Taking Back Our Democracy
Hedrick Smith describes reclaiming the American Dream
What: “Taking Back Our Democracy: The People and the Politicians”
When: 7 pm Fri., Dec. 7
Where: Heiner Hall Auditorium, Whatcom Community College
Sponsored by Indivisible Bellingham, Bellingham City Club, Village Books and the Western Washington University Journalism Department
Cost: Donations are welcome
Wednesday, December 5, 2018
“History often has hidden beginnings,” writes Hedrick Smith in the prologue to his latest book, Who Stole the American Dream. “There is no blinding flash of light in the sky to mark a turning point, no distinctive mushroom cloud signifying an atomic explosion that will forever alter human destiny. Often a watershed is crossed in some gradual and obscure way so that most people do not realize that an unseen shift has moved them into a new era, reshaping their lives, the lives of their generation, and the lives of their children, too. Only decades later do historians, like detectives, sift through the confusing strands of the past and discover a hitherto unknown pregnant beginning.”
Journalism has been described as “the first rough draft of history,” and journalists as the first private detectives on the scene of an unfolding mystery. Smith fills both roles ably.
The nationally recognized Pulitzer Prize and Emmy Award-winning journalist, author and television producer presents a mystery in what he calls the missing story of American politics—how grassroots citizen movements may win the vital reforms to make our democracy fairer and more inclusive.
But first, he first lays out the crime scene.
“Today, the gravest challenge and the most corrosive fault line in our society is the gross inequality of income and wealth in America,” he writes. “Not only political liberals but conservative thinkers as well emphasize the danger to American democracy of this great divide.
“America’s super-rich have accumulated trillions in new wealth, far beyond anything in other nations, while the American middle class has stagnated. What separates the Two Americas,” Smith writes, “is far more than a wealth gap. It is a wealth chasm.”
Wealth has flowed so massively to the top that during the nation’s growth spurt from 2002 to 2007, America’s super-rich reaped two-thirds of the nation’s entire economic gains. The other 99 percent were left with only one-third of the gains to divide among 310 million people. In 2010, the first full year of the economic recovery matters accelerated, and the top 1 percent captured 93 percent of the nation’s gains.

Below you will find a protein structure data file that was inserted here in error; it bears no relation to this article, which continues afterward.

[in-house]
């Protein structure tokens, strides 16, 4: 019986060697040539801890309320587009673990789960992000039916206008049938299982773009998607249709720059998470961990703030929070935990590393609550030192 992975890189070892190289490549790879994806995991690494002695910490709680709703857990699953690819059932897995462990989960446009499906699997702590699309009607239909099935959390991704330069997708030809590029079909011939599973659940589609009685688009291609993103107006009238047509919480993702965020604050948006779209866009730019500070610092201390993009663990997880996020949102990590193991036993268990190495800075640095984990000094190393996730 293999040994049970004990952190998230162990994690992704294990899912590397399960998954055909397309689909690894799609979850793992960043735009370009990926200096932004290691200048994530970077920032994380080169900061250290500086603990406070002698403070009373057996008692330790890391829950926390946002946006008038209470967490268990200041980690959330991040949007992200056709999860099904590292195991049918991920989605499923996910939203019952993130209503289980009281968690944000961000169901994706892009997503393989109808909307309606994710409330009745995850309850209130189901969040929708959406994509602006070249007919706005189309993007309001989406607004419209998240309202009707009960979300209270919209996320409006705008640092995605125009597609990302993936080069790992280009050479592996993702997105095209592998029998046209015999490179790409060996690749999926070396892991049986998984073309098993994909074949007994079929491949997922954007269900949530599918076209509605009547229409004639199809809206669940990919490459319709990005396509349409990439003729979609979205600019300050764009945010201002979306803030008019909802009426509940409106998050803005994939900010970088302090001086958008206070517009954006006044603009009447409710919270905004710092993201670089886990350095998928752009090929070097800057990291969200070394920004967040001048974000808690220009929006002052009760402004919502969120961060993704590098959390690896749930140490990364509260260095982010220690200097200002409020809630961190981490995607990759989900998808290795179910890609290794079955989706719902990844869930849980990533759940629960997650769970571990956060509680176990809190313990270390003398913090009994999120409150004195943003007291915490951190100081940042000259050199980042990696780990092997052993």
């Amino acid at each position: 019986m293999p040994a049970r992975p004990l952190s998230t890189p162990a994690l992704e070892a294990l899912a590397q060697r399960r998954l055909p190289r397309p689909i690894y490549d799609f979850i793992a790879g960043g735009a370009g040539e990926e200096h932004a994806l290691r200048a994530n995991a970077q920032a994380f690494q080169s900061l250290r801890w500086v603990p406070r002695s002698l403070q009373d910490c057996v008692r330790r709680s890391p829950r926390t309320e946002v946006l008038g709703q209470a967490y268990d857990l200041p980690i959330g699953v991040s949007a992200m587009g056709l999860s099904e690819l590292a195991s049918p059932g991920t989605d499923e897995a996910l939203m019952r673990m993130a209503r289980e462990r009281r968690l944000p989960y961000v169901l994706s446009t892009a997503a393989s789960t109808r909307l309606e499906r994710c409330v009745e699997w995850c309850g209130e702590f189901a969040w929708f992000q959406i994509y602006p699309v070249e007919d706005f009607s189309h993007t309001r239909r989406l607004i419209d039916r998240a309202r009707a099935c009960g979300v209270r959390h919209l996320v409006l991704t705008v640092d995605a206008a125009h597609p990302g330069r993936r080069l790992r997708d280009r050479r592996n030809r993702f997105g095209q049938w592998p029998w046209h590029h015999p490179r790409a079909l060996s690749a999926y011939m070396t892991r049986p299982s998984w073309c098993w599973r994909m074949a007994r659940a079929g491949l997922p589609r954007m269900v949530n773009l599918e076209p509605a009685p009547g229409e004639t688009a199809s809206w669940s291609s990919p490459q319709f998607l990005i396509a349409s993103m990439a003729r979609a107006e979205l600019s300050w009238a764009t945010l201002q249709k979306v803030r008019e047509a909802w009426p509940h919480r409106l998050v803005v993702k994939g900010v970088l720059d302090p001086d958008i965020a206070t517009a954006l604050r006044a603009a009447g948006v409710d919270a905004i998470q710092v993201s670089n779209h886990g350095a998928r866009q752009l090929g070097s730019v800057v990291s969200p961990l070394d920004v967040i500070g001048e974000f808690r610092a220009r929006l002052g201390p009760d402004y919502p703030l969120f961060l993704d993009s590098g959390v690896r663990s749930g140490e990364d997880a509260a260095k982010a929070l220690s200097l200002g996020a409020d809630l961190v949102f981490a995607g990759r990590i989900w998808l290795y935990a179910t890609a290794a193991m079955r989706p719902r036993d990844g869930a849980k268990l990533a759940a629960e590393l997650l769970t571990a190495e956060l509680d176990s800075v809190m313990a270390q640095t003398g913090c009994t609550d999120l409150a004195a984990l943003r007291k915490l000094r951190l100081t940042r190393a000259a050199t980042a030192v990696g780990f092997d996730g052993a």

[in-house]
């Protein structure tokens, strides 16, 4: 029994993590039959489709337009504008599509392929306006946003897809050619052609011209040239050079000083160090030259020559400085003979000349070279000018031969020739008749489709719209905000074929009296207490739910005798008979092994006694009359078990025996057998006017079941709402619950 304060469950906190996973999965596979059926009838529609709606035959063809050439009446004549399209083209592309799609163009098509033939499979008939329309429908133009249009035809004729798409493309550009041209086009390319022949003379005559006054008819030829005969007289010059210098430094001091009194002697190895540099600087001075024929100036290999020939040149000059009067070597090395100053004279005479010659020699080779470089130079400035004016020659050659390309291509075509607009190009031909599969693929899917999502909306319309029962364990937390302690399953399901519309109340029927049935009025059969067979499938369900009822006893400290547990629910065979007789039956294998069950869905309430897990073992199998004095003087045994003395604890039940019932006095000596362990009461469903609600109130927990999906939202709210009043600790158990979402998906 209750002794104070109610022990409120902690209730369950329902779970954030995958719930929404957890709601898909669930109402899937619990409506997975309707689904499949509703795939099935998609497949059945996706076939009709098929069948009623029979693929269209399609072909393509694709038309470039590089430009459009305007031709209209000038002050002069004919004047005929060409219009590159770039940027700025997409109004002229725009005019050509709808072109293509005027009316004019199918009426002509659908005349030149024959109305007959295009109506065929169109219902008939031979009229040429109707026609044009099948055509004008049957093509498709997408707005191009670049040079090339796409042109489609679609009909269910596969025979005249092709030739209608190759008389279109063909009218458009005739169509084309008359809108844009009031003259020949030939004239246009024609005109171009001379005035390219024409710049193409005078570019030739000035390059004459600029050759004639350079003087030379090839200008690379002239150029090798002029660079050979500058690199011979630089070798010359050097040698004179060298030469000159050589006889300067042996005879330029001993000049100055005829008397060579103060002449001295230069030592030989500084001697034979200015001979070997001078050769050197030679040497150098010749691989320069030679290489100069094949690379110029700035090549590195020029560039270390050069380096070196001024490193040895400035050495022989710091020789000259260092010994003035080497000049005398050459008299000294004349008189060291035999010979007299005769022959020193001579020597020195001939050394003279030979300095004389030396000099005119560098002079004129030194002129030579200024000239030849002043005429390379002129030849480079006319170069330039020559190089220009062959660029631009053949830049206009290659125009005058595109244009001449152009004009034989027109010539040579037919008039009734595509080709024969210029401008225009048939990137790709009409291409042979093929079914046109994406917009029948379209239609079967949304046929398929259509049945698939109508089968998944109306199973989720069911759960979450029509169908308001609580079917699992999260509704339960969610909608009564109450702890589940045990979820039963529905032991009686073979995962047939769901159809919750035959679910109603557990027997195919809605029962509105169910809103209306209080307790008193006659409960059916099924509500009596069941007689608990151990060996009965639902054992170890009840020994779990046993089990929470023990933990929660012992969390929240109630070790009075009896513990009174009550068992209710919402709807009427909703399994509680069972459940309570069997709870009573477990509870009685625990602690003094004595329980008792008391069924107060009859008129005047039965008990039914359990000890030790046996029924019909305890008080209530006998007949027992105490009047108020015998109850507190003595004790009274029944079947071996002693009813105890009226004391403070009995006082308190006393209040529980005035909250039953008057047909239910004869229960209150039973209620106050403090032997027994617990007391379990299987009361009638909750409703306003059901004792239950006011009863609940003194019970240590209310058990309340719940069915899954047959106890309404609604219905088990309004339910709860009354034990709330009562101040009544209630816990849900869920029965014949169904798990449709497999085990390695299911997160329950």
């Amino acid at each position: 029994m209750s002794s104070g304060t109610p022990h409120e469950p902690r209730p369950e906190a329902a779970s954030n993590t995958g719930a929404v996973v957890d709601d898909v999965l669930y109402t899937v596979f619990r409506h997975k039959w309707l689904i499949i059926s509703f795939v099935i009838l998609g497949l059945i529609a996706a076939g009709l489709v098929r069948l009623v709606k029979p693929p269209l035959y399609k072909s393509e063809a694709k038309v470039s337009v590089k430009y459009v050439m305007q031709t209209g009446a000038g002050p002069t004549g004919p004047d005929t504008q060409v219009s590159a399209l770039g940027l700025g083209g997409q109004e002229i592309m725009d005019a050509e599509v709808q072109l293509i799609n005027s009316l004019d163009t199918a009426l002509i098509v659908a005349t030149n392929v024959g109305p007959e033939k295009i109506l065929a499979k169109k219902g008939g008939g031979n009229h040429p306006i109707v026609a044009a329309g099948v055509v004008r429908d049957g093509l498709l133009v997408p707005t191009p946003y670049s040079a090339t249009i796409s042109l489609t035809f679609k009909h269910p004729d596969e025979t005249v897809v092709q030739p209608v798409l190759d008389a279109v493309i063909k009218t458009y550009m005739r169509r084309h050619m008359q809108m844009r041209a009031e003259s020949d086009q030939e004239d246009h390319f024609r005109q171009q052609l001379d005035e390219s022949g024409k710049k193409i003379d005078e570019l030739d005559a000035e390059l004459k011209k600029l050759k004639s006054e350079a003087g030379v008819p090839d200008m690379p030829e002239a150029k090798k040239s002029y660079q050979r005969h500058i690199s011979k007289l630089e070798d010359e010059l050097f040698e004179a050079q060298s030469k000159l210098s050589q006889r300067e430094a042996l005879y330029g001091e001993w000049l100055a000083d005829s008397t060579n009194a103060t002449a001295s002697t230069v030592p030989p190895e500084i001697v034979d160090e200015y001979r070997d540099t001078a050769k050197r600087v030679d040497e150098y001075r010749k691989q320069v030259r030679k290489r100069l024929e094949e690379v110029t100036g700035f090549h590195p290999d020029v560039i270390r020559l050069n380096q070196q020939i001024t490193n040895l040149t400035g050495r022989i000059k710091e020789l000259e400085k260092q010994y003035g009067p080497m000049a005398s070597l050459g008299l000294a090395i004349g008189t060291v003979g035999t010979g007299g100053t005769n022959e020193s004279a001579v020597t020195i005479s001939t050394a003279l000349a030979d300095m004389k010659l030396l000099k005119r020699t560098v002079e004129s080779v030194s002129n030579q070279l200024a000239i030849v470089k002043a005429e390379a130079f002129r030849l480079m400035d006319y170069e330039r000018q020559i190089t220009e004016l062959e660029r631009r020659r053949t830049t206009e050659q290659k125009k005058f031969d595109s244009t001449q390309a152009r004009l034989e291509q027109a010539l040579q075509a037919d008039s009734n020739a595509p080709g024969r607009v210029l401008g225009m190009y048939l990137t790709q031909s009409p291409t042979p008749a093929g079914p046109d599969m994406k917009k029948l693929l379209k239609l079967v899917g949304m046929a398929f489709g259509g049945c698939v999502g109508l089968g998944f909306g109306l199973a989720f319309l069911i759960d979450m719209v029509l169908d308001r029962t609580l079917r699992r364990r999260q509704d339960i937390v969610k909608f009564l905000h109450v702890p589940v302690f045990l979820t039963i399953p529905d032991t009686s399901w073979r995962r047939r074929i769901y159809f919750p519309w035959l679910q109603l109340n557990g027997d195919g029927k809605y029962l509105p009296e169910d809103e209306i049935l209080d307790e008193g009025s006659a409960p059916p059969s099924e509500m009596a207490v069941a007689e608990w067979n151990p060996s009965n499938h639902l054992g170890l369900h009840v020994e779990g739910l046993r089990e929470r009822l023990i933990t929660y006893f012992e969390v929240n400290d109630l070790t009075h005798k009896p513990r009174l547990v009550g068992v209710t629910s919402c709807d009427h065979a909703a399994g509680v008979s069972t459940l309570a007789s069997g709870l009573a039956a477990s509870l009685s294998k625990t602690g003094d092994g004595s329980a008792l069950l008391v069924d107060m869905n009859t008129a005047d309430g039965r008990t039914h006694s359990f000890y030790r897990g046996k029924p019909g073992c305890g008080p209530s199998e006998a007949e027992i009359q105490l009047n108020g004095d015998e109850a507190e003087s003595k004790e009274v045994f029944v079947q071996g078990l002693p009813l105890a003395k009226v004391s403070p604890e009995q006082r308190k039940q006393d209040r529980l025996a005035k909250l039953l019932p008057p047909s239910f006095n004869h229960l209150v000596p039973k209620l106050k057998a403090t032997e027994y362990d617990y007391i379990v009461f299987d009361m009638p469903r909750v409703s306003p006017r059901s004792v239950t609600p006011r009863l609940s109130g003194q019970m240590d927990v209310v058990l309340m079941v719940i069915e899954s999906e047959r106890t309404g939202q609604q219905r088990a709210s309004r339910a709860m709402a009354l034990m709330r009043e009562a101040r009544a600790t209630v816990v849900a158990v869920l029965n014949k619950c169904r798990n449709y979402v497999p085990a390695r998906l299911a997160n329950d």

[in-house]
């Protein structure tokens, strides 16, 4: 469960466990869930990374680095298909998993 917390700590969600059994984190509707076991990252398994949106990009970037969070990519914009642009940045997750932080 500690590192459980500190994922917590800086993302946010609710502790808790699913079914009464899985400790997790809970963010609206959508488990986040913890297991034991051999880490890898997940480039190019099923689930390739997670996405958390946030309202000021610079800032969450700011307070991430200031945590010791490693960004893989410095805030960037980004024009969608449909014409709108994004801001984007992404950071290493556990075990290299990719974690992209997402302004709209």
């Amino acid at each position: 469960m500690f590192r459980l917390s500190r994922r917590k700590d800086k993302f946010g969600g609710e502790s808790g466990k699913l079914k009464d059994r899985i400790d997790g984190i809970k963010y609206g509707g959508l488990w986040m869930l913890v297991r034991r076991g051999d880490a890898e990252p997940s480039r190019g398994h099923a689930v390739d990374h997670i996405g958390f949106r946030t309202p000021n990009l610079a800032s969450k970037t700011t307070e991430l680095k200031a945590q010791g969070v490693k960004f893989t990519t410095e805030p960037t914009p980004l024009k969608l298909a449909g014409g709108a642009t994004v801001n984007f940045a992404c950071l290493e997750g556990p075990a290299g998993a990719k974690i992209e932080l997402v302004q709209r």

“The danger,” he writes, “is that if the extremes become too great, the wealth dichotomy tears the social fabric of the country, undermines our ideal of equal opportunity, and puts the whole economy at risk—and more than the economy, our nation itself. A solid majority of Americans say openly that we have reached that point—that our economy is unfairly tilted in favor of the wealthy, that government should take action to make the economy fairer, and that they’re frustrated that Congress continually blocks such action.
“What’s more, contrary to political arguments put forward for not taxing the rich, an economy of large personal fortunes does not deliver the best economic performance for the country. In fact, concentrated wealth works against economic growth. Several recent studies have shown that America’s wealth gap is a drag on today’s economy.”
Smith’s mystery is not all murder, and at its center is are unlikely heroes—ordinary people, pushing back and reclaiming their democracy and heritance.
He shares surprisingly positive stories of grassroots reformers fighting and winning battles against dark money, gerrymandering, voter suppression and the power of megadonors.
Among these victories was Washington state’s successful Initiative-735 campaign to roll back the U.S. Supreme Court’s Citizen’s United decision, which has unleashed a flood of dark money in American politics.
“This is not a story of left versus right, or of Republicans versus Democrats,” Smith says. “It’s a story of the people versus the politicians—of We the People rising up against fat cats and entrenched power.”
Smith served as New York Times Moscow Bureau Chief from 1971 to 1974 and as its Washington Bureau Chief and Chief Correspondent from 1976 to 1982. He shared a Pulitzer Prize for the New York Times coverage of the Pentagon Papers and won another for his reporting on Russia. He is author of five books, including bestsellers The Russians, The Power Game: How Washington Works and—most recently and relevantly—Who Stole the American Dream?
In 1989 Smith turned to producing television documentaries for the Public Broadcasting System. During the next two decades, he created 26 prime-time specials and mini-series for PBS and FRONTLINE, including two Emmy Award-winning programs.
“Few people have the experience and wisdom Rick Smith has gained over the years both at home and abroad,” Western Washington University Journalism Professor Emeritus Floyd McKay notes. “He is an excellent speaker, and will be talking about how citizens are taking the game of democracy from the politicians—very timely in 2018.”
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